Ideas from 'Discourse on the Origin of Inequality' by Jean-Jacques Rousseau [1755], by Theme Structure

[found in 'The Basic Political Writings' by Rousseau,Jean-Jacques (ed/tr Cress,Donald A.) [Hackett 1987,0-87220-047-7]].

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2. Reason / A. Nature of Reason / 1. On Reason
Reason leads to prudent selfishness, but overruling natural compassion
11. Knowledge Aims / A. Knowledge / 1. Knowledge
No one would bother to reason, and try to know things, without a desire for enjoyment
15. Nature of Minds / C. Capacities of Minds / 5. Generalisation by mind
Only words can introduce general ideas into the mind
General ideas are purely intellectual; imagining them is immediately particular
19. Language / A. Language / 1. Language
Language may aid thinking, but powerful thought was needed to produce language
21. Aesthetics / B. Aesthetic Experience / 1. Beauty
Without love, what use is beauty?
22. Metaethics / B. Basis of Ethics / 7. Moral Motives
If we should not mistreat humans, it is mainly because of sentience, not rationality
22. Metaethics / C. Sources of Ethics / 6. Ethics from Reason
Rational morality is OK for brainy people, but ordinary life can't rely on that
23. Ethics / B. Contract Ethics / 2. Golden Rule
The better Golden Rule is 'do good for yourself without harming others'
23. Ethics / C. Virtue Theory / 3. Virtues / f. Compassion
The fact that we weep (e.g. in theatres) shows that we are naturally compassionate
24. Applied Ethics / B. Moral Rights / 3. Animal Rights
Both men and animals are sentient, which should give the latter the right not to be mistreated
25. Society / A. State of Nature / 1. A People / a. Human distinctiveness
Humans are less distinguished from other animals by understanding, than by being free agents
25. Society / A. State of Nature / 1. A People / b. The natural life
Most human ills are self-inflicted; the simple, solitary, regular natural life is good
Is language a pre-requisite for society, or might it emerge afterwards?
Primitive man was very gentle
I doubt whether a savage person ever complains of life, or considers suicide
Hobbes attributed to savages the passions which arise in a law-bound society
Savages avoid evil because they are calm, and never think of it (not because they know goodness)
Savage men quietly pursue desires, without the havoc of modern frenzied imagination
Leisure led to envy, inequality, vice and revenge, which we now see in savages
Our two starting principles are concern for self-interest, and compassion for others
25. Society / A. State of Nature / 2. Natural Freedom
A savage can steal fruit or a home, but there is no means of achieving obedience
25. Society / A. State of Nature / 3. Natural Equality
In a state of nature people are much more equal; it is society which increases inequalities
It against nature for children to rule old men, fools to rule the wise, and the rich to hog resources
25. Society / B. The State / 2. State Legitimacy / a. Sovereignty
People accept the right to be commanded, because they themselves wish to command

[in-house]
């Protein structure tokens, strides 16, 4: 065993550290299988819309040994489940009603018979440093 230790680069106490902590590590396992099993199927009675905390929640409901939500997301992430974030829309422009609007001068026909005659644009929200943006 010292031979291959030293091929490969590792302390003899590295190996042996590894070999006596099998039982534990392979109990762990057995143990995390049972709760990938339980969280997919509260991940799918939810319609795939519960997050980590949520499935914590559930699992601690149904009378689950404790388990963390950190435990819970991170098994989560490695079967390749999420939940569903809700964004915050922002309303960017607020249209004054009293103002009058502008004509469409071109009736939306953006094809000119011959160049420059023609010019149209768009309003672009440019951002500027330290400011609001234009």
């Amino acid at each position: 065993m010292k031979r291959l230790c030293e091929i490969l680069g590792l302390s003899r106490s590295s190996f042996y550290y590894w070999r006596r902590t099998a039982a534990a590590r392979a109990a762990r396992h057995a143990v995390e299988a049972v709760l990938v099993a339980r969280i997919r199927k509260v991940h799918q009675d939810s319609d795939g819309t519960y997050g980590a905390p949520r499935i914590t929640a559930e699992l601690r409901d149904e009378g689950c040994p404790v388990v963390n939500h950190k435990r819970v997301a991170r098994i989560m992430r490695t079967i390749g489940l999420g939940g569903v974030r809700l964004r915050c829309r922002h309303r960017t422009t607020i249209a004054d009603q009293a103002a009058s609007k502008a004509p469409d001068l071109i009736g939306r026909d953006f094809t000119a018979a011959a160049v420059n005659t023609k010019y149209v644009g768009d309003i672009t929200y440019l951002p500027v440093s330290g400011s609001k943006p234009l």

25. Society / B. The State / 7. Changing the State / c. Revolution
Revolutionaries usually confuse liberty with total freedom, and end up with heavier chains
25. Society / B. The State / 8. Culture
We seem to have made individual progress since savagery, but actually the species has decayed
25. Society / C. Political Doctrines / 5. Democracy
In a direct democracy, only the leaders should be able to propose new laws
25. Society / D. Social Rights / 1. Legal Rights / c. Property rights
Persuading other people that some land was 'owned' was the beginning of society
What else could propert arise from, but the labour people add to it?
Land cultivation led to a general right of ownership, administered justly
If we have a natural right to property, what exactly does 'belonging to' mean?
25. Society / D. Social Rights / 2. Social Freedom / a. Slavery
People must be made dependent before they can be enslaved
Enslaved peoples often boast of their condition, calling it a state of 'peace'
If the child of a slave woman is born a slave, then a man is not born a man
25. Society / D. Social Rights / 2. Social Freedom / e. Freedom of lifestyle
Like rich food, liberty can ruin people who are too weak to cope with it
25. Society / D. Social Rights / 3. Social Equality / a. Grounds of equality
Three stages of the state produce inequalities of wealth, power, and enslavement
25. Society / D. Social Rights / 3. Social Equality / d. Economic equality
The pleasure of wealth and power is largely seeing others deprived of them
25. Society / D. Social Rights / 4. Right to Punish / b. Retribution for crime
Primitive people simply redressed the evil caused by violence, without thought of punishing
25. Society / E. State Functions / 1. Consultation
Plebiscites are bad, because they exclude the leaders from crucial decisions
25. Society / E. State Functions / 2. The Law / b. Natural law
Writers just propose natural law as the likely useful agreements among people
25. Society / E. State Functions / 6. War
A state of war remains after a conquest, if the losers don't accept the winners
26. Natural Theory / B. Concepts of Nature / 6. Natural Kinds / b. Defining kinds
Men started with too few particular names, but later had too few natural kind names
27. Natural Reality / C. Biology / 3. Evolution
Small uninterrupted causes can have big effects